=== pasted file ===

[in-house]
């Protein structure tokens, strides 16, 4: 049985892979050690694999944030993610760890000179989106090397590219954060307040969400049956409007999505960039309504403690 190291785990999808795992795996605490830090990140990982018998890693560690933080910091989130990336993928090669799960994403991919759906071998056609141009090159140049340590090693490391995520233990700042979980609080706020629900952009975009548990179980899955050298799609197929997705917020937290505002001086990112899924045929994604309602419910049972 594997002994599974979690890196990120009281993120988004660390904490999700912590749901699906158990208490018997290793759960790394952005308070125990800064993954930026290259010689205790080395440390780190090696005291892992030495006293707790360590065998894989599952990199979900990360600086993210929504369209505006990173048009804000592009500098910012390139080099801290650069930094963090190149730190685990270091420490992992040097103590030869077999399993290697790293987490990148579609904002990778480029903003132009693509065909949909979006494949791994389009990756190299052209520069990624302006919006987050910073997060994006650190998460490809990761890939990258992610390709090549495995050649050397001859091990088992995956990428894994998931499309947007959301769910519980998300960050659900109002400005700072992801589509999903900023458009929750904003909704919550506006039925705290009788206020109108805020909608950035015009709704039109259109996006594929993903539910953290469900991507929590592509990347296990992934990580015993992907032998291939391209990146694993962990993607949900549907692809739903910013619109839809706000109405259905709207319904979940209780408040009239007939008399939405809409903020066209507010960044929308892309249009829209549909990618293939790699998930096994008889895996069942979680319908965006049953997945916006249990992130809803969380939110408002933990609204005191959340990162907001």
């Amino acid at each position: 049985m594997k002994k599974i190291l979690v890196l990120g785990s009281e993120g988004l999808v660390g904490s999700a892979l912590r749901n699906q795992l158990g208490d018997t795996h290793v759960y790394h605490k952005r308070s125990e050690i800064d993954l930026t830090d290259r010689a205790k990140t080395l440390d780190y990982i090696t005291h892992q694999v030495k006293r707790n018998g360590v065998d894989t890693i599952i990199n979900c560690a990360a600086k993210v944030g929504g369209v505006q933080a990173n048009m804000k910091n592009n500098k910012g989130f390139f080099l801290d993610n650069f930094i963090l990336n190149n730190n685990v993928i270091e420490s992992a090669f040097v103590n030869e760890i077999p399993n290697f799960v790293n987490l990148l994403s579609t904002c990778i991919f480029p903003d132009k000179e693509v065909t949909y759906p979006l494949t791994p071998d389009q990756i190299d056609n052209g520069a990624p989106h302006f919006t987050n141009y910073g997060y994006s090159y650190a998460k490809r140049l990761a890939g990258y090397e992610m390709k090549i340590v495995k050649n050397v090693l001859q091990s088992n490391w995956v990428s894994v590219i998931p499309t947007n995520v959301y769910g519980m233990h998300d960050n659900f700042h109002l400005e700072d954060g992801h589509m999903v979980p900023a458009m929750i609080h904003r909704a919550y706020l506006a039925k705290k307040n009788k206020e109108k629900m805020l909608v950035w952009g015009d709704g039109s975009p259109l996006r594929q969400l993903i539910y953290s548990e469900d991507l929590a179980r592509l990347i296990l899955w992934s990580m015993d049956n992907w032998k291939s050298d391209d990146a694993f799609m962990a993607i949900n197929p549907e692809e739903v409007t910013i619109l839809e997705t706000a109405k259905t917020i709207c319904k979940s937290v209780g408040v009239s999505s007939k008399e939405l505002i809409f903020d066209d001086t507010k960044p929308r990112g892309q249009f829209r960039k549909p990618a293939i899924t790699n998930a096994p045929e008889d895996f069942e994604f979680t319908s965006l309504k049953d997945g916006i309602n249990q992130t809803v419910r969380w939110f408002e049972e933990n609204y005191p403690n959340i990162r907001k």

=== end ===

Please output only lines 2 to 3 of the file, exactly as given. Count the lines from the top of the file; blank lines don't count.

């Protein structure tokens, strides 16, 4: 049985892979050690694999944030993610760890000179989106090397590219954060307040969400049956409007999505960039309504403690 190291785990999808795992795996605490830090990140990982018998890693560690933080910091989130990336993928090669799960994403991919759906071998056609141009090159140049340590090693490391995520233990700042979980609080706020629900952009975009548990179980899955050298799609197929997705917020937290505002001086990112899924045929994604309602419910049972 594997002994599974979690890196990120009281993120988004660390904490999700912590749901699906158990208490018997290793759960790394952005308070125990800064993954930026290259010689205790080395440390780190090696005291892992030495006293707790360590065998894989599952990199979900990360600086993210929504369209505006990173048009804000592009500098910012390139080099801290650069930094963090190149730190685990270091420490992992040097103590030869077999399993290697790293987490990148579609904002990778480029903003132009693509065909949909979006494949791994389009990756190299052209520069990624302006919006987050910073997060994006650190998460490809990761890939990258992610390709090549495995050649050397001859091990088992995956990428894994998931499309947007959301769910519980998300960050659900109002400005700072992801589509999903900023458009929750904003909704919550506006039925705290009788206020109108805020909608950035015009709704039109259109996006594929993903539910953290469900991507929590592509990347296990992934990580015993992907032998291939391209990146694993962990993607949900549907692809739903910013619109839809706000109405259905709207319904979940209780408040009239007939008399939405809409903020066209507010960044929308892309249009829209549909990618293939790699998930096994008889895996069942979680319908965006049953997945916006249990992130809803969380939110408002933990609204005191959340990162907001």
């Amino acid at each position: 049985m594997k002994k599974i190291l979690v890196l990120g785990s009281e993120g988004l999808v660390g904490s999700a892979l912590r749901n699906q795992l158990g208490d018997t795996h290793v759960y790394h605490k952005r308070s125990e050690i800064d993954l930026t830090d290259r010689a205790k990140t080395l440390d780190y990982i090696t005291h892992q694999v030495k006293r707790n018998g360590v065998d894989t890693i599952i990199n979900c560690a990360a600086k993210v944030g929504g369209v505006q933080a990173n048009m804000k910091n592009n500098k910012g989130f390139f080099l801290d993610n650069f930094i963090l990336n190149n730190n685990v993928i270091e420490s992992a090669f040097v103590n030869e760890i077999p399993n290697f799960v790293n987490l990148l994403s579609t904002c990778i991919f480029p903003d132009k000179e693509v065909t949909y759906p979006l494949t791994p071998d389009q990756i190299d056609n052209g520069a990624p989106h302006f919006t987050n141009y910073g997060y994006s090159y650190a998460k490809r140049l990761a890939g990258y090397e992610m390709k090549i340590v495995k050649n050397v090693l001859q091990s088992n490391w995956v990428s894994v590219i998931p499309t947007n995520v959301y769910g519980m233990h998300d960050n659900f700042h109002l400005e700072d954060g992801h589509m999903v979980p900023a458009m929750i609080h904003r909704a919550y706020l506006a039925k705290k307040n009788k206020e109108k629900m805020l909608v950035w952009g015009d709704g039109s975009p259109l996006r594929q969400l993903i539910y953290s548990e469900d991507l929590a179980r592509l990347i296990l899955w992934s990580m015993d049956n992907w032998k291939s050298d391209d990146a694993f799609m962990a993607i949900n197929p549907e692809e739903v409007t910013i619109l839809e997705t706000a109405k259905t917020i709207c319904k979940s937290v209780g408040v009239s999505s007939k008399e939405l505002i809409f903020d066209d001086t507010k960044p929308r990112g892309q249009f829209r960039k549909p990618a293939i899924t790699n998930a096994p045929e008889d895996f069942e994604f979680t319908s965006l309504k049953d997945g916006i309602n249990q992130t809803v419910r969380w939110f408002e049972e933990n609204y005191p403690n959340i990162r907001k």